A lot of times we over-think things. We weigh decisions that are not yet upon us – I just got an interview at company X, but do I really want to work there (or even more inconsequential, do I really want that commute)? We replay options and scenarios again and again in our mind, even though we can’t possibly know the value of any of them without taking further steps. We worry about what might be or what might happen or what people might think, even when nothing has occurred yet.
Anxiety feeds on the unknown. Taking action diminishes the unknown and therefore the anxiety. Focusing on activity rather than analysis makes you happier.
Happiness is also supported by activity because getting our body moving increases energy. It also improves concentration. At times it feels like my cardio workouts are the only time my mind is quiet! Activity lightens our mood.
Where are you spending too much time thinking rather than doing? What activity can you add to your daily practice to fuel your energy, improve your focus and lighten your mood?
Simplicity is the ultimate sophistication – Leonardo da Vinci
I finally ordered about $350 worth of new organizers from the Container Store and went closet-by-closet and drawer-by-drawer to purge and reorganize. I had more than a few, “Oh that’s where that was!” or “I didn’t know I had that!” a-ha moments. I found a $10 bonus card that was still good (cashed it!), as well as a year’s worth of school supplies I now won’t need to buy for next year. Everything is much clearer and simpler now. My file cabinets are next!
Where can you simplify?
Beyond organizing your possessions, can you simplify your career? What is your elevator pitch – your unique value or super-power in 20 seconds or less?
Can you simplify your schedule? What are the 3 key things you need to do today, not just copying and pasting your unfinished to do list from yesterday?
Can you simplify your inputs? We are bombarded with emails, advertisements, news (you have 50 messages, invites and pokes on Facebook!). Can you start a daily practice of silence for 5 minutes or turning off electronics for one hour before sleep or reaching for something other than your mobile device first thing in the morning?
With awareness, we can make new choices – Berrnadette Penotti
I worked with Berrnadette Penotti as my life coach in 2013. This quote on awareness is one of my favorite lessons from our work together. I would often lapse into, “I always do _______.” Berrnadette would remind me that every day, indeed every moment within the day, we have the chance to start anew. Even if I habitually reacted a certain way, once I was aware of that tendency, things weren’t pre-ordained; I could CHOOSE a different behavior, reaction, or outcome.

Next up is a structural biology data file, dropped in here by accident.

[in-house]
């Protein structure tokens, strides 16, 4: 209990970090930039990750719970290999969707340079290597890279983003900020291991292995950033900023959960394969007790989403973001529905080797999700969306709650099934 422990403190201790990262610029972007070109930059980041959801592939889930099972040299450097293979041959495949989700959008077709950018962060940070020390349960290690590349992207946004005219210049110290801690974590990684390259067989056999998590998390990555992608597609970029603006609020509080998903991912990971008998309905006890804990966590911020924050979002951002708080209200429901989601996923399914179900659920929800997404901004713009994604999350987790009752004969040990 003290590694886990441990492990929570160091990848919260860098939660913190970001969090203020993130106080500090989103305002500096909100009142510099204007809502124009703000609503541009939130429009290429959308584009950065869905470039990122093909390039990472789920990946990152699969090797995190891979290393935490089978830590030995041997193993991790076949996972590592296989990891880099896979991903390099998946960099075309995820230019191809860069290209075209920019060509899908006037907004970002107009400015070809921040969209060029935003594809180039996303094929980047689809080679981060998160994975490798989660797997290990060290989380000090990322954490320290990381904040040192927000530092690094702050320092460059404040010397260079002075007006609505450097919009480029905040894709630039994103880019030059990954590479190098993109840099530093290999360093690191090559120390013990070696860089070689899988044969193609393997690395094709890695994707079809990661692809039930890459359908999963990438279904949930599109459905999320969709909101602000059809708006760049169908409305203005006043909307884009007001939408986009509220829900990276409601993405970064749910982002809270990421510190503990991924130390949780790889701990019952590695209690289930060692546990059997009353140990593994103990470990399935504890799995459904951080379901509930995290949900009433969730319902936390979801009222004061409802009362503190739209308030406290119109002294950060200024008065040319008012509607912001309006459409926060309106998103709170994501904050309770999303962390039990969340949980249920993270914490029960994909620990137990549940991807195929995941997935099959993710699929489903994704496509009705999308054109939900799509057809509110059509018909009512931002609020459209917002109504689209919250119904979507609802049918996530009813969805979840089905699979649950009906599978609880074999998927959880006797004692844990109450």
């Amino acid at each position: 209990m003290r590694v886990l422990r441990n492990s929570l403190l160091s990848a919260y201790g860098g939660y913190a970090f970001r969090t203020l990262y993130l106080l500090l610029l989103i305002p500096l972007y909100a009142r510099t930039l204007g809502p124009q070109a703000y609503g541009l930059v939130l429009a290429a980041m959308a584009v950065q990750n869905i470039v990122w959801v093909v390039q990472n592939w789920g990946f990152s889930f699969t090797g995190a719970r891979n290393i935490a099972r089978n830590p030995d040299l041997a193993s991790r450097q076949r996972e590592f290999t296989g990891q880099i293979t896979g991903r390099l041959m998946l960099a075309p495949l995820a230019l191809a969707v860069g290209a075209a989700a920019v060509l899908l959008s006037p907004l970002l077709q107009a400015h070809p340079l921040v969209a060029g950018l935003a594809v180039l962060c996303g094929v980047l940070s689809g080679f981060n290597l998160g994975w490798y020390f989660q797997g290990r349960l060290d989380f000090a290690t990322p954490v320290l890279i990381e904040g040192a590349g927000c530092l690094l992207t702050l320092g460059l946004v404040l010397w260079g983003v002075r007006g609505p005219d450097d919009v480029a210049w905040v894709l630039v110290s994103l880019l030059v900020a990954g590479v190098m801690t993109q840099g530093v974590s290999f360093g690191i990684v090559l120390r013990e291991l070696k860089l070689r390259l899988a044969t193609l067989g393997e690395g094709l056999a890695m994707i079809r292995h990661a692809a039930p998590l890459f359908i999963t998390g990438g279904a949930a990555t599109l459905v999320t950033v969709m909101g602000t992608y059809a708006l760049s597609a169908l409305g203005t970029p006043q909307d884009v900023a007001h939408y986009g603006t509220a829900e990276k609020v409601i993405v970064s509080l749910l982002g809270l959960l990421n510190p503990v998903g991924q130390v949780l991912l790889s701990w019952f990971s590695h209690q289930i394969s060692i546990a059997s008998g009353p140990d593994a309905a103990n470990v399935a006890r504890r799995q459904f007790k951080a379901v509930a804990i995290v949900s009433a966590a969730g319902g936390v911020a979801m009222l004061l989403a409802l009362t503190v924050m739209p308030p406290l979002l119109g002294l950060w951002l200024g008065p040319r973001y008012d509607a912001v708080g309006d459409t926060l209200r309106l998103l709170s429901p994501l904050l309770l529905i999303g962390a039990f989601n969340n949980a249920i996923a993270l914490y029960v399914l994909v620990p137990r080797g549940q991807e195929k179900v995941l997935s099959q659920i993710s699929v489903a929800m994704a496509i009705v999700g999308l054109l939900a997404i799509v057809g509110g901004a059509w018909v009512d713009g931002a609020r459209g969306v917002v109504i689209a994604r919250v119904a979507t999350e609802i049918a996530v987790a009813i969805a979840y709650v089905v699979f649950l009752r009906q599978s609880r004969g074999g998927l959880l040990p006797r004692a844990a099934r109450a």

January has the natural momentum of a new year. But that puts a lot of pressure on January. What happens in February if you’ve already missed a milestone, dropped a habit, or run out of self-motivation.
If that happens to you, just start again. With awareness, we can make new choices.
The greatest hurdle is convincing yourself that what you want is possible. – Author Unknown
I recently read the latest Chip and Dan Heath book, Decisive, and I can’t recommend it highly enough. It is about making better decisions, and one of the book’s first recommendations is Widen Your Options. Think “And” rather than “Either/Or”. Many times that alone makes us creative enough to figure out new solutions.
This quote also reminds us to substitute “Can I?” for “How Can I?” When we assume that something is possible, we can move our energy into how to make it so.
Where are you spinning your wheels to convince yourself to move forward? What if you knew it was a possible and it was just a question of what to do next? What will you do now?
You can’t have everything. Where would you put it? – Steven Wright
Of course, as a comic, I have to quote a comic. But more significant than how funny this is, is how true this is. Having everything poses a space problem. More brings more headaches.
This isn’t to discourage you from striving. There is something to be said for dreaming big and thinking beyond either/ or. In that sense, the prospect of having it all is healthy.
On the other hand, accumulating blindly and not acknowledging the costs of your other limited resources (space, energy, attention) is unhealthy. You still want to consciously choose what you want to attain.
For me, having it all means being creative AND making money, having a thriving career AND a loving family, feeling challenged AND getting enough rest.